From McDonald’s to Five Guys: A history of burgers in Czechia

On International Burger Day, May 28, we take a look back at hamburgers in Czechia from the 'Mekáč' invasion of the '90s to today's best burger offerings.

Thomas Smith

Written by Thomas Smith Published on 28.05.2024 16:38:00 (updated on 31.05.2024) Reading time: 4 minutes

Burgers may have originated as a humble ground beef patty between two slices of bread in the German city of Hamburg. Still, they have come to epitomize American dining culture worldwide. The hamburger’s international popularity results from the more extensive globalization of food – with its expansion becoming an economic touch point for the purchasing power of different countries.

The Czech Republic’s first-ever McDonald’s opened in 1992 in the wake of communism’s fall, offering customers their first taste of American fast food and global consumerism. (Juicy fact: McDonald’s founder Ray Kroc was born to Czech immigrants in Chicago in 1902.)

Over 30 years after that first Prague opening, burgers remain firmly entrenched in Czech culinary culture. From food trucks to pubs and fine dining establishments, burgers are almost always on the menu.

As a new era is unfolding with the arrival of the American burger chain Five Guys, which will open its first Prague branch in the renovated Máj department store at Národní třída (but not till autumn), we look back at Czechia’s burger timeline.

On March 20, 1992, an estimated 11,000 people stood in line for hours, hungry for a bite of their first McDonald’s burger. The country’s first "Mekáč" opened on Prague’s Vodičkova Street; the ceremony was attended by former child star and then U.S. Ambassador Shirley Temple Black.

A burger expert weighs in

To gain insight into Prague’s burger scene past and present, reached out to the Czech Republic's first English-language food blogger Brewsta, who has critiqued the capital’s food scene since 2007 and now posts as Czech Please on social media.

From “bad supermarket buns" to meat described as a “big, round lump with melted cheese on top,” Brewsta didn’t hold back. But in his decade-plus of compiling the ranking (which appeared on until 2020), he saw the city transform into a burger town.

When asked whether burger offerings have changed in the last 15 years, he told us: “Definitely. The quality and consistency of the burgers in the top places on the market are so much better than they used to be.”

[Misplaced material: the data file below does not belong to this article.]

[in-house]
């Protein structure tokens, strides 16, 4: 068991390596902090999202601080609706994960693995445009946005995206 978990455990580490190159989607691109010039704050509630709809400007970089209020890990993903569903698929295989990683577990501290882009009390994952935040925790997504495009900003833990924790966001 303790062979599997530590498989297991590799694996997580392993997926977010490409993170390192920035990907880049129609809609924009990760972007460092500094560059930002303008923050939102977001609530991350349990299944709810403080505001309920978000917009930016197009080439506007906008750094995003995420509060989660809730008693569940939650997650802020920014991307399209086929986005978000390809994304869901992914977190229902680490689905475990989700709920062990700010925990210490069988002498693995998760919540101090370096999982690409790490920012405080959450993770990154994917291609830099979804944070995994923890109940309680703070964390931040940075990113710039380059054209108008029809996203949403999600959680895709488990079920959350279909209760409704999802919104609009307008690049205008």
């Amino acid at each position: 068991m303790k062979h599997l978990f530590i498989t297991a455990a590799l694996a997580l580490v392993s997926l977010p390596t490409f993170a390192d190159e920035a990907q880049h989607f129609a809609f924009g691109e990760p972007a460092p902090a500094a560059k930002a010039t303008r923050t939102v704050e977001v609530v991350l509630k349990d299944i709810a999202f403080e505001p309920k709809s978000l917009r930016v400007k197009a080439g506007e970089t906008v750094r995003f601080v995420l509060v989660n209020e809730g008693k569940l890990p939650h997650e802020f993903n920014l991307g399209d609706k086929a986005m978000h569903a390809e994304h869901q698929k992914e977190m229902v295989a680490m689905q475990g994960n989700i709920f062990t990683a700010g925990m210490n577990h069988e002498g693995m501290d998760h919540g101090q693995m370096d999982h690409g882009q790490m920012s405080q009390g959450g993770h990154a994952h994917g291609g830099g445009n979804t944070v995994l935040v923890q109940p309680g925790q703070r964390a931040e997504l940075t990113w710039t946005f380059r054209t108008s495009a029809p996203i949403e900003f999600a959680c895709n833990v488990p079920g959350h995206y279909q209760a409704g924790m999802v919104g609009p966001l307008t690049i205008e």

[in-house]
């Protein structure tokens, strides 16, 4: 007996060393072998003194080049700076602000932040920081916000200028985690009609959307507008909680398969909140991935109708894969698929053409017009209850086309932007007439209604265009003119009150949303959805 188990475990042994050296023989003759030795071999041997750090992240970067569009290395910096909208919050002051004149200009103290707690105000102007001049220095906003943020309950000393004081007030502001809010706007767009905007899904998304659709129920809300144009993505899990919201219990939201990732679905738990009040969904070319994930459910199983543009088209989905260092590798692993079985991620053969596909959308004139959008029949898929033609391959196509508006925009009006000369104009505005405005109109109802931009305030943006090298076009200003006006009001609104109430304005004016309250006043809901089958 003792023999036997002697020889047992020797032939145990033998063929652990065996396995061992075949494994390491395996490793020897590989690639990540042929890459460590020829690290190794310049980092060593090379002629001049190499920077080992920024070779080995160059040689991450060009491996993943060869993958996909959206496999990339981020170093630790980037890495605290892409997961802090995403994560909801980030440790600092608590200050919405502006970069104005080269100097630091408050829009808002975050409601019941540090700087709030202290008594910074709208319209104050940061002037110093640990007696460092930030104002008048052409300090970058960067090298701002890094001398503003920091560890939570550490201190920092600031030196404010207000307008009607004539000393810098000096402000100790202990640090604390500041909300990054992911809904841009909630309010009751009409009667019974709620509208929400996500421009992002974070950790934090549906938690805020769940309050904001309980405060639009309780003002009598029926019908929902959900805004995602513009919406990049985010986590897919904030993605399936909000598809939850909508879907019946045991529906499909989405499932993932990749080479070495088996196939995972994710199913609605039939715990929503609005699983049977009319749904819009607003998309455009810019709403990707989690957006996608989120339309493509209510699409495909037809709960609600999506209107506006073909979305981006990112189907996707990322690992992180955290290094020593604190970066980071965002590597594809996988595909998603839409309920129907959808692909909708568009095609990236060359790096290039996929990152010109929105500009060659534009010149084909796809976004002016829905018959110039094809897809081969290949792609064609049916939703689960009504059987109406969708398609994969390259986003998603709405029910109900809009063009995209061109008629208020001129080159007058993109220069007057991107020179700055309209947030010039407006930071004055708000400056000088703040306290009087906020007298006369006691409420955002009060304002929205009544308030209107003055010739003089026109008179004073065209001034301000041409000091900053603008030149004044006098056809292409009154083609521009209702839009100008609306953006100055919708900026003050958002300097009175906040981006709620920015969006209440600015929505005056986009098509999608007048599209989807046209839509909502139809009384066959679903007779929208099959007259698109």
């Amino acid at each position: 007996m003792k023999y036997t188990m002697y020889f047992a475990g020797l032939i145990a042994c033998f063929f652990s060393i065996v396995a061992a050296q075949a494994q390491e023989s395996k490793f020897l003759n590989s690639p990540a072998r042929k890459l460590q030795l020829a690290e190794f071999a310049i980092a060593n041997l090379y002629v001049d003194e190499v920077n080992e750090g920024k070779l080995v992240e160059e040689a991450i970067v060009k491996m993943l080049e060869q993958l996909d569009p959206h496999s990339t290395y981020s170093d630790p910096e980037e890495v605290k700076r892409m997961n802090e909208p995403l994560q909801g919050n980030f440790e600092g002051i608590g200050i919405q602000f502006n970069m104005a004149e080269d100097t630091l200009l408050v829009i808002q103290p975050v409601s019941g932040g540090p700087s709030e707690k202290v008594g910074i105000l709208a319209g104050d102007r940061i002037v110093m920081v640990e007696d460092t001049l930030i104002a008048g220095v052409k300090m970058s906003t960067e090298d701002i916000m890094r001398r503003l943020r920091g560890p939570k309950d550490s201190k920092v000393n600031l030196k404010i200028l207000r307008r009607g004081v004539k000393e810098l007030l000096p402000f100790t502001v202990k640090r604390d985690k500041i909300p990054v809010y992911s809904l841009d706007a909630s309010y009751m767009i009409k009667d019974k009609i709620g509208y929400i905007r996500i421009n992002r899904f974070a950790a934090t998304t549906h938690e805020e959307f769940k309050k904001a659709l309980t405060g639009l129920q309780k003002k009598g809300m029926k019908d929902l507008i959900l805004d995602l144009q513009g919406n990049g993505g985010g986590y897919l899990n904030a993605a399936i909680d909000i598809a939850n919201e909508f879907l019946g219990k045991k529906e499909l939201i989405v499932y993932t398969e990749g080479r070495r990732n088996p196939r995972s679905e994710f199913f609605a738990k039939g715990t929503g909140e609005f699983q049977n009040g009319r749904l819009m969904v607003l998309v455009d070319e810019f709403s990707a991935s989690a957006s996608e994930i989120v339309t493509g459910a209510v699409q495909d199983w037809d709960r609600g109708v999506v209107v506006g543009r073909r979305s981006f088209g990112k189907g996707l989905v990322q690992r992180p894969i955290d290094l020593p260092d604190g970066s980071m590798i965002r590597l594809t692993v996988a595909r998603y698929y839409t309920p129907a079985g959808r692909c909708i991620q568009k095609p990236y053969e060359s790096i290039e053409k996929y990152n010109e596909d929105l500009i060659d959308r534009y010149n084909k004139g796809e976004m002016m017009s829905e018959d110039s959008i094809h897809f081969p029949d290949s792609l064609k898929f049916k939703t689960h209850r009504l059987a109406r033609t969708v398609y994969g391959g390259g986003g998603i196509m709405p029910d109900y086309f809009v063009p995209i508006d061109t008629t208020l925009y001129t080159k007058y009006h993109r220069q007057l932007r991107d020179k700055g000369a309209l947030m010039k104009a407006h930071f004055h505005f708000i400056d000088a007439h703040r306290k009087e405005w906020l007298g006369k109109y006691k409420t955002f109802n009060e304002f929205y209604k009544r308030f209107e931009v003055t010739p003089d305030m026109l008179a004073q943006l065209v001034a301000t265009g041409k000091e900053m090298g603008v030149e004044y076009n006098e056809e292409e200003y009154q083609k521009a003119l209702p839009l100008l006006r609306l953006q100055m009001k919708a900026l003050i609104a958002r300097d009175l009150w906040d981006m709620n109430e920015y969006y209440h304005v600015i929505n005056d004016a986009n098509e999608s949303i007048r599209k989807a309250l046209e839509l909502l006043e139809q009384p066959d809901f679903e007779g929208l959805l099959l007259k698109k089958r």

Meaty milestones in Czech burger history

In 2016, Tom’s Burger chain in Prague made headlines for introducing a 22-carat Goldburger on its Vinohrady menu for CZK 2,800.

George Prime Steak introduced its Oligarch Burger in 2017; a beef patty topped with foie gras, truffle aioli, Brillat Savarin cheese, and slices of 24-carat gold. The burger, however, no longer appears to be on the GPS menu (sanctions, perhaps?).

Czech-made lab-grown pork burger / Photo via Mewery
Czech-made lab-grown pork burger / Photo via Mewery

In 2019, pioneering Dish {fine burger bistro} was named number three among the best burger spots in Europe. That same year, Burger King launched its first 100-percent meat-free Rebel Whopper across Czechia and was the first international fast-food chain to sell plant-based burgers in Prague. Also in 2019, the first Czech-made plant-based burger, ManaBurger, arrived on the local and global markets.

In 2023, Czech startup Mewery achieved a global first by creating a cell-cultured pork burger, blending pig cells with microalgae for enhanced nutrition. Mewery plans to enter international markets within the next two to three years. 

Today's 'smashing' burger scene

Data from Dotykačka shows that more than twice as many Czech restaurants offer burgers on the menu compared to 2019. Culinary insiders suggest that a shortage of qualified chefs may have also contributed to the burger boom.

According to Nielsen Atmosphere research McDonald’s (37 percent) and KFC (35 percent) are the most popular fast food chains. Among respondents aged 15-44, McDonald’s leads, while KFC ranks first with those over 45. Three out of 10 Czechs visit a fast food restaurant or bistro at least several times a month.

Burgers are also amongst Czechia's favorite delivery foods. Wolt recently named smash burgers on a list of its most-ordered foods. The platform also recognized restaurants across six different food categories for excellence. Fatfuck Smashburgers Jankovcova, (Prague) and Burger Inn (Brno), took top honors. Burger Inn, with menu items like the Jamie Fucking Oliver, Parmesan Ninja, and Space Goat Burgers, has hinted at a Prague opening.

Brewsta ranks his all-time favorite as Prague’s Kantýna due to its “quality, simplicity, and purity of flavor.” Its affordability is also a plus. Other contenders include Burgerman, Mr. HotDog, and Smashed.

Burger prices then and now

When McDonald’s opened in the early 1990s, a hamburger cost CZK 19 and a Big Mac CZK 48; with the average salary at CZK 5,900, a fast food burger was considered a luxury item. In 2022, the price of a McDonald’s cheeseburger rose to CZK 39, a historic increase of around 11 percent due to inflation.

But increasing wages have made fast-food burgers more affordable. In 1996, you could buy 182 McDonald’s Big Macs (at CZK 53 each) with a gross average monthly salary. In 2016, this doubled to 368 burgers (at CZK 75 each). Today, with Big Macs costing CZK 105, an average monthly Czech salary allows you to buy around 410 belt-busting burgers.

Speaking to Czechia's future burger scene Brewsta called Five Guys a great addition to the fast-food scene in Prague. "The ground beef is pretty tasty, and I love the variety of optional toppings. It’s much better than McDonald’s or Burger King.” The last time he was in the U.S. however, he was “shocked” at how expensive their burgers can be.

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